I’ve got a friend who loves me
Got a house, I’ve got a car
I’ve got a good mother
And her voice is what keeps me here.
Sis also bought me a DQ ice cream cake and her kids brought it to the house singing me a Happy Birthday. Later on I heard Ryan singing Happy Birthday softly while I was cutting the cake. I don’t usually make a fuss about my birthday and I don’t usually get gifts (except my big one last year), but it’s simple things like these that mean a lot to me. By the way, my nephews and nieces call me Tita (auntie) Irene.
I’ve seen this tag/meme on a few blogs that I visit. I thought I’d give it a shot. I have been thinking of doing a list of 40 things about me anyway. This is easier and a lot more fun.
Here are 20 random facts about me:
1. I was named after the hospital where I was born.
2. I have lived in 12 different addresses.
3. I have attended ten different schools.
4. I gave my High School crush a record of the song “When I’m Gone.”
5. I’ve always had a perm throughout my college years that my classmates thought I had naturally wavy hair.
6. I had a disastrous perm just before I got married. That was the last time I ever had a perm.
7. My first job in Canada was at McDonald’s Restaurant.
8. I had a 24-inch waistline when I was 24. Not anymore.
9. I have been mistaken for a Vietnamese a couple of times, by of all people, Vietnamese.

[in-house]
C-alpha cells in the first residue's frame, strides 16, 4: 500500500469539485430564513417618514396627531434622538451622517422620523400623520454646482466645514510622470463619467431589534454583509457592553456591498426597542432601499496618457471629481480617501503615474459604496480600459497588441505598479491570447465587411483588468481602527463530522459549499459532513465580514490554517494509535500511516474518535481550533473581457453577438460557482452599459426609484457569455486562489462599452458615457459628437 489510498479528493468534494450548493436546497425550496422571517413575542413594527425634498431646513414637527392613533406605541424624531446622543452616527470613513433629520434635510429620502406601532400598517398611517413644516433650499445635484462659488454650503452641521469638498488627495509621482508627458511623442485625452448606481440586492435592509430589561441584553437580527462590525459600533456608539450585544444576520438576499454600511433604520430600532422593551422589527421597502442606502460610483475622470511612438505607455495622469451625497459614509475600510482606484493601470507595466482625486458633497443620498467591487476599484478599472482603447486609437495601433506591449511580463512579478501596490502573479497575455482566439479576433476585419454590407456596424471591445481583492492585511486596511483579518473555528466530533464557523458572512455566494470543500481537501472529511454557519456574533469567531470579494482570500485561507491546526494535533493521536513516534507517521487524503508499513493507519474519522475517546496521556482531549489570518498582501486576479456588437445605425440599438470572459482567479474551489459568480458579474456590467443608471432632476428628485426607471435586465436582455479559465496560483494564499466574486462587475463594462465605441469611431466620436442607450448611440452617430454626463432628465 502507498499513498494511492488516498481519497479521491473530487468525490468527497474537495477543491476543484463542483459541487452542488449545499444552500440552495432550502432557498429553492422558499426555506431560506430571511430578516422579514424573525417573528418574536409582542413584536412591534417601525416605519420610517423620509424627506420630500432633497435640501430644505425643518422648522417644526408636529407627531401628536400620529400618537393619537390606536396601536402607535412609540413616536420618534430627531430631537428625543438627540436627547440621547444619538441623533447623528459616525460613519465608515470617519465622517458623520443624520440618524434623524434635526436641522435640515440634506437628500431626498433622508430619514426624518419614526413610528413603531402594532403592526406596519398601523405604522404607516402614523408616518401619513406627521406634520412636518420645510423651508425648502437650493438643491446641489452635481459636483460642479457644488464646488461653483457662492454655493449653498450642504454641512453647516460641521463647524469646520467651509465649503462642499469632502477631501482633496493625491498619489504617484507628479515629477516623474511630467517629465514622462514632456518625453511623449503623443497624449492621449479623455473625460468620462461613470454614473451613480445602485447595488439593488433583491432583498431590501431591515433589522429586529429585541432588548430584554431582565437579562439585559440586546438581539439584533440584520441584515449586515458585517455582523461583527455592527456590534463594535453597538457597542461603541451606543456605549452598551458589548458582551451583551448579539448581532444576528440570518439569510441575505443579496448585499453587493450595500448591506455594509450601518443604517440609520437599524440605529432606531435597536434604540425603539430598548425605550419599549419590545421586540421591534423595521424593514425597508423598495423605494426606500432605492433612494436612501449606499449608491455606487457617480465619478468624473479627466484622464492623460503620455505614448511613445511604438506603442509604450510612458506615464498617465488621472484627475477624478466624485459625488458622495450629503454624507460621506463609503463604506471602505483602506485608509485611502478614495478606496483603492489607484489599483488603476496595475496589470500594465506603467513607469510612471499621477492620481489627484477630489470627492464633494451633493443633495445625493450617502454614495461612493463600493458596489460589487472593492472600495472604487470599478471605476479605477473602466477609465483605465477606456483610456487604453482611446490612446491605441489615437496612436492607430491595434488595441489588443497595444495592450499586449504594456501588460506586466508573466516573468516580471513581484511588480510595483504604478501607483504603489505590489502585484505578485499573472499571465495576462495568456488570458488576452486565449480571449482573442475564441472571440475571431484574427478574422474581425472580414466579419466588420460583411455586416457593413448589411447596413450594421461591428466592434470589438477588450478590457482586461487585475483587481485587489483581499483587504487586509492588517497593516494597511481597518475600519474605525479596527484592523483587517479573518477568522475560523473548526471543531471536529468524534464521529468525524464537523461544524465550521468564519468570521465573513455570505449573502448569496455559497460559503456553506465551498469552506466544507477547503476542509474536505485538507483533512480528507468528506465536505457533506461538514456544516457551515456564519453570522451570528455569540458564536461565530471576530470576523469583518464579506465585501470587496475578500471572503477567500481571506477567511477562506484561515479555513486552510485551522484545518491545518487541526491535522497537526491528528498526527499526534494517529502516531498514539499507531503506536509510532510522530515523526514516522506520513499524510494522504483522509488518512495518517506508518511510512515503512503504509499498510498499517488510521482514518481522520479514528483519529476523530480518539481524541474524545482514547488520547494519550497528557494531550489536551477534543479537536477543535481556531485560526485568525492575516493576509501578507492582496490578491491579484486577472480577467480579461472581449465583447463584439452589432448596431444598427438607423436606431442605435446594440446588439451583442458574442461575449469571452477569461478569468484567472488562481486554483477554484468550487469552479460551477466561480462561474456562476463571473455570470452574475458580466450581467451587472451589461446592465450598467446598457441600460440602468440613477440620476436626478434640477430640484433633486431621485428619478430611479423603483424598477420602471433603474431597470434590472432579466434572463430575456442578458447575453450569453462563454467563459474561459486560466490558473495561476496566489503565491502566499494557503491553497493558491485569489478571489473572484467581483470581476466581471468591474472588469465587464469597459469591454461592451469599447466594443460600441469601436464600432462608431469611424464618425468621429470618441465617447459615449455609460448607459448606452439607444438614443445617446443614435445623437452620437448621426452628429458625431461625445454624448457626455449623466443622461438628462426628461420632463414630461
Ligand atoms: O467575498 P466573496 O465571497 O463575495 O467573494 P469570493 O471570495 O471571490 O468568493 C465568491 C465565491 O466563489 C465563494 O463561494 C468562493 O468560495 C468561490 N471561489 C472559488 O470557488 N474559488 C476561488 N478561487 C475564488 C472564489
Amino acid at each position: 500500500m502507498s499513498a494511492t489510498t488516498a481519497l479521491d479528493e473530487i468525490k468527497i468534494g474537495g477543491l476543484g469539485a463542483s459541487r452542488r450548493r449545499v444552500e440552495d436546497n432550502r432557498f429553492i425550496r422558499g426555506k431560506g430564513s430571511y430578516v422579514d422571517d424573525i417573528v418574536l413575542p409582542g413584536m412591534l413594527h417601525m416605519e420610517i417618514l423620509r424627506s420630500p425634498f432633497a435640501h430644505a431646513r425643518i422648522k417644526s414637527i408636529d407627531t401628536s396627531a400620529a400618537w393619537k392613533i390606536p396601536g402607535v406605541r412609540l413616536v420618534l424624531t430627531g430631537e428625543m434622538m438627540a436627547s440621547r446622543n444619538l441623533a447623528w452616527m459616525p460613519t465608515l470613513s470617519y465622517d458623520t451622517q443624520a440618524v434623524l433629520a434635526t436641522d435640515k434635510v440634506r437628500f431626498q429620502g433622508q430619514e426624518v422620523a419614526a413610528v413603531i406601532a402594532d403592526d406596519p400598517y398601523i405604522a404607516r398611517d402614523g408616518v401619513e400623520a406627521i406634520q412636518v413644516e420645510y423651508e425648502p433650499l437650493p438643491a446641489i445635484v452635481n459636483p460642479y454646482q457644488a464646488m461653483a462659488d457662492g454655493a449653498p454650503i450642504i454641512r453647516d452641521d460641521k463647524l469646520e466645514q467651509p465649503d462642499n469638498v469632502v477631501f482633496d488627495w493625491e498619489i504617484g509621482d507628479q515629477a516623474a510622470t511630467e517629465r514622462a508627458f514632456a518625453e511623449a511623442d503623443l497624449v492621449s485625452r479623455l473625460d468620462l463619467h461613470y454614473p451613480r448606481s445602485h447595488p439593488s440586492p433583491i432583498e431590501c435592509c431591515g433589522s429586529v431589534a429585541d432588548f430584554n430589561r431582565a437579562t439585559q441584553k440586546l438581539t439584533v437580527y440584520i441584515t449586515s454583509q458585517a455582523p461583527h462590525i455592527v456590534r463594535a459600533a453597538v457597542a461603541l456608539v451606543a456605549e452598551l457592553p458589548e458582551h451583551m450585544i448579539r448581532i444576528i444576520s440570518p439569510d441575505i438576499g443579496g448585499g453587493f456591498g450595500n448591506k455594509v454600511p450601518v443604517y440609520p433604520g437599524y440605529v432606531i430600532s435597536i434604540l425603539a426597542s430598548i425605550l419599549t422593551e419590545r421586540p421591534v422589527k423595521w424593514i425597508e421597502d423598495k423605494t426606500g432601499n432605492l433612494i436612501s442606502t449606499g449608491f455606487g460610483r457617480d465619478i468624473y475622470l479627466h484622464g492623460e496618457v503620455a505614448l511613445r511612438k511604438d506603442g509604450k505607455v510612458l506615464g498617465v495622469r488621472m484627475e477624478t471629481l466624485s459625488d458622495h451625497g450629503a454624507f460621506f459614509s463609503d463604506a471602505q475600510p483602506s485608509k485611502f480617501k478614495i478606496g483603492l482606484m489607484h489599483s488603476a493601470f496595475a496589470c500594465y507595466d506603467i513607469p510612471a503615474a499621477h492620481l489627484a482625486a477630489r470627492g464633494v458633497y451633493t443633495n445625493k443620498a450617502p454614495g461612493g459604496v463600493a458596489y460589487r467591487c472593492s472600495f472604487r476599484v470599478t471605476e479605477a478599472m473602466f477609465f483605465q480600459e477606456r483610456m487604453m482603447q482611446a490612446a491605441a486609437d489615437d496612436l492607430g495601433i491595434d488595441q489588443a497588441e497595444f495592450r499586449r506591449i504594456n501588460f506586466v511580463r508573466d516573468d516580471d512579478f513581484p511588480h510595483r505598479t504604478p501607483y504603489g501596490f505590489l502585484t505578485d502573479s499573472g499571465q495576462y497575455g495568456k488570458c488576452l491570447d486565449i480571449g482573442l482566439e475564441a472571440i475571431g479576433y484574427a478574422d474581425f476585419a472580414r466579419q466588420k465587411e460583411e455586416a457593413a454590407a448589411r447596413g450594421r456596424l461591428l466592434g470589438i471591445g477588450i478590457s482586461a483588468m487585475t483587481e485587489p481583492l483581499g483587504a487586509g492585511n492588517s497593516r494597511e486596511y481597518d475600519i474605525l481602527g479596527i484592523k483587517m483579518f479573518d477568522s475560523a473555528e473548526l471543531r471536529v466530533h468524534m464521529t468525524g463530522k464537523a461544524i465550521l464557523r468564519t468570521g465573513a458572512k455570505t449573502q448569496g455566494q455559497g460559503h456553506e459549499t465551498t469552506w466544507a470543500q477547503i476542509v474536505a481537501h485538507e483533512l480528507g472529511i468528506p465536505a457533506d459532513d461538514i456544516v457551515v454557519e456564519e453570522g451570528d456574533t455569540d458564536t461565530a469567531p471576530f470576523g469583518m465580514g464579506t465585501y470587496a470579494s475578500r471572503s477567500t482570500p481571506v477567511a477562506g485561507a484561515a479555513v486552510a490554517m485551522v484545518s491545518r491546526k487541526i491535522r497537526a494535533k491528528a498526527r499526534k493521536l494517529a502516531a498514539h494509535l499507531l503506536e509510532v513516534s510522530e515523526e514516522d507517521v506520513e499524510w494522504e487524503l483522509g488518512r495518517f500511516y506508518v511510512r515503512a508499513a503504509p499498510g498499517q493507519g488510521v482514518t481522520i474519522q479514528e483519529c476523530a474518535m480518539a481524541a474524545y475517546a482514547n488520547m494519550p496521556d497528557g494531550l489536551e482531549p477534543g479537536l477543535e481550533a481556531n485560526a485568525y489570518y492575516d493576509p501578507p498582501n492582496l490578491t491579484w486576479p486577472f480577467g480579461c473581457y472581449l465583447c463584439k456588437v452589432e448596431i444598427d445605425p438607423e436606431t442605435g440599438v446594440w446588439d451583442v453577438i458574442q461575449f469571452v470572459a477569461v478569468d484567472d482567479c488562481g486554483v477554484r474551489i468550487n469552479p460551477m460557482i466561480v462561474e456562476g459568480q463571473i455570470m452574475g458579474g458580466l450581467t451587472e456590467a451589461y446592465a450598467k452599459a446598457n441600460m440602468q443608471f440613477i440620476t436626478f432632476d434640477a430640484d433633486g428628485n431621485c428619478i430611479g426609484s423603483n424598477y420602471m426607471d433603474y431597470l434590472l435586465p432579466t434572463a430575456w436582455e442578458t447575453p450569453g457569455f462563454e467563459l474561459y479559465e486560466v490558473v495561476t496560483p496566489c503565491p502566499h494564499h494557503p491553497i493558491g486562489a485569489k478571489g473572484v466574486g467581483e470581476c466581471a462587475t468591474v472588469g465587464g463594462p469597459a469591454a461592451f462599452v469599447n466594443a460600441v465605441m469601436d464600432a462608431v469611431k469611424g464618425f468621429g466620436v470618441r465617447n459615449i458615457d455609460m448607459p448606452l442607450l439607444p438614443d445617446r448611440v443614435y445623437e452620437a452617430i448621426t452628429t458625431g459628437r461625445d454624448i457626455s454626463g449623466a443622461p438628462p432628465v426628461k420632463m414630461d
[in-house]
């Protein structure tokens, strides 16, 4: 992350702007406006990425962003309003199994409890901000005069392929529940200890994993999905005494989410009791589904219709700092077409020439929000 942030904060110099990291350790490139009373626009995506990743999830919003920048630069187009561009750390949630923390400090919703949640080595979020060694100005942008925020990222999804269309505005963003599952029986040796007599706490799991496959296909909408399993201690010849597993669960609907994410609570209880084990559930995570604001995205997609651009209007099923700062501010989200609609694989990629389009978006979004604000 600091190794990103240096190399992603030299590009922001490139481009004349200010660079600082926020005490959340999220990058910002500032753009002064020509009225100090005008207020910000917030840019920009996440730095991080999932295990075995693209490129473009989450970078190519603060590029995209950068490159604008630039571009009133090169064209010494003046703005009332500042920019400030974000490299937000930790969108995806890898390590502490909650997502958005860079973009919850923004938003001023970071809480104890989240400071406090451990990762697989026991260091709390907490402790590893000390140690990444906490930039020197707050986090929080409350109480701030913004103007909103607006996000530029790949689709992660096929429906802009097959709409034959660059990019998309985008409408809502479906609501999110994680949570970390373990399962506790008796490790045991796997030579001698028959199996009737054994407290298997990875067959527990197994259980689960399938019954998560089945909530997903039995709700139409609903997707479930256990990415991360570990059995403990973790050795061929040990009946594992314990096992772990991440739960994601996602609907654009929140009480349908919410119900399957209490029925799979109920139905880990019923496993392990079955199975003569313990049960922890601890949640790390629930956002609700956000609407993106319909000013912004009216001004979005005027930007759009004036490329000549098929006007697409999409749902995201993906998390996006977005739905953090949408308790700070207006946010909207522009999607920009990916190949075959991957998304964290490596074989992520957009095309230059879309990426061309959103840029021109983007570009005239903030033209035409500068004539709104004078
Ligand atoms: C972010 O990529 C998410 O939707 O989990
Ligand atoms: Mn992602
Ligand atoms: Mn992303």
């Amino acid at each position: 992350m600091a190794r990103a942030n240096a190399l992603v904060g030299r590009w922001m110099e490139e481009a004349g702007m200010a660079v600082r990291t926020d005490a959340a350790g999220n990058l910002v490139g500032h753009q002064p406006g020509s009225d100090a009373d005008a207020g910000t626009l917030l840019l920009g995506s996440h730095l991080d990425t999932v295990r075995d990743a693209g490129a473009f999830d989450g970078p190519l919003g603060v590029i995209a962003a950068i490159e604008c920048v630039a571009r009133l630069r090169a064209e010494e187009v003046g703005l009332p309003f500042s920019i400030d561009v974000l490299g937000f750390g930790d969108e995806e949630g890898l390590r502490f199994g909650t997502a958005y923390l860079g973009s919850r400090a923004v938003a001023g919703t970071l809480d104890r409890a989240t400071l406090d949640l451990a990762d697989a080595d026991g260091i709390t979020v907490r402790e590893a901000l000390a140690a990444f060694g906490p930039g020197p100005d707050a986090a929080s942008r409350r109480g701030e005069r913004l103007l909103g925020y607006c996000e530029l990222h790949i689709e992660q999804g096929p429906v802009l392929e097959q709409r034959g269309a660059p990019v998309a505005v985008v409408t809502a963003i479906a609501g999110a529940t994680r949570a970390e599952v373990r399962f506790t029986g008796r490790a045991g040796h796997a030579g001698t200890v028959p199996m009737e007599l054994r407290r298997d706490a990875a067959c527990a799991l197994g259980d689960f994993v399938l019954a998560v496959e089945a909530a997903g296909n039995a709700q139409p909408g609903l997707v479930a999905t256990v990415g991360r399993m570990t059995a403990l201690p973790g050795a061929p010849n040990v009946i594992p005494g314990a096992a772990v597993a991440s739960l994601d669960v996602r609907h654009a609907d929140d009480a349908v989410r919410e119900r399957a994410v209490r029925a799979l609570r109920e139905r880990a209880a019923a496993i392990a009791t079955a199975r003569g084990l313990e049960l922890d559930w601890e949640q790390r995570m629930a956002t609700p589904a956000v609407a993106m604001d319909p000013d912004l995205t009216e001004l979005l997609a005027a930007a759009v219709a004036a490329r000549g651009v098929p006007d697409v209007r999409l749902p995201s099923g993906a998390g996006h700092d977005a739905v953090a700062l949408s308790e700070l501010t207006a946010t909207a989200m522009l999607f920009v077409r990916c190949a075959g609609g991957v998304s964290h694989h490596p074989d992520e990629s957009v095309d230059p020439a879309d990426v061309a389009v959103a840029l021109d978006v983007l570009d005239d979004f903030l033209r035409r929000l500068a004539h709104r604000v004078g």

10. I can’t talk on the phone and watch TV at the same time. I can only pay attention to one.
11. I love chocolates. I always have some stashed in my desk drawer.
12. My middle son always corrects me when I say the words toboggan, stadium and insulin. I always forget how to pronounce these words correctly.
13. I like mushy movies and I cry watching them. That’s why I like watching them alone.
14. I fell in love with Russell Crowe on The Gladiator, Joshua Jackson (Pacey) on Dawson’s Creek, and Tom Welling on Smallville. I have gotten over the first two, but not Tom because his show is still on.
15. I have a poster of Ricky Martin in my workstation.
16. I usually go to bed at 1:00 a.m.
17. I sewed our sofa covers (3 sets) and dining chair covers (2 sets).
18. I try not to judge a book by its cover.
19. I think that we should always count our blessings.
20. My most memorable birthday so far was last year’s, when I turned the big 4-0.
Wanna give this a try?
The Da Vinci Code is not the kind of book I would usually buy and read. I was tempted to buy it last year when my girl friend bought the illustrated edition. But a $30.00 book doesn’t really appeal to me. So when it came out on paperback a couple of months ago, I couldn’t help but get myself a copy. I got it for $10.99.
I wasn’t much of a reader when I was in High School. I can’t remember how I passed English in my third year when I haven’t got a hold of a copy of The Merchant of Venice. And in my fourth year, instead of reading a book, I bought a ready-made book report like some of my classmates did. I know. I am embarrassed to admit this now.
My love for books started when I was introduced to World Literature in college. I discovered the literary classics of the world. I studied the works of Rabindranath Tagore and The Prophet by Kahlil Gibran. I enjoyed reading mythology and The Iliad by Homer. I even wrote summaries of the chapters of The Iliad. I read The Gift of Acabar because it was recommended by my Psychology teacher.
When I started earning my own money after college, I bought book after book. Sometimes I would sacrifice my lunch time just so I could go to the nearest National Bookstore to buy the next book that I wanted to read. My co-worker once teased me that I was having a lunch date with Thomas (Hardy).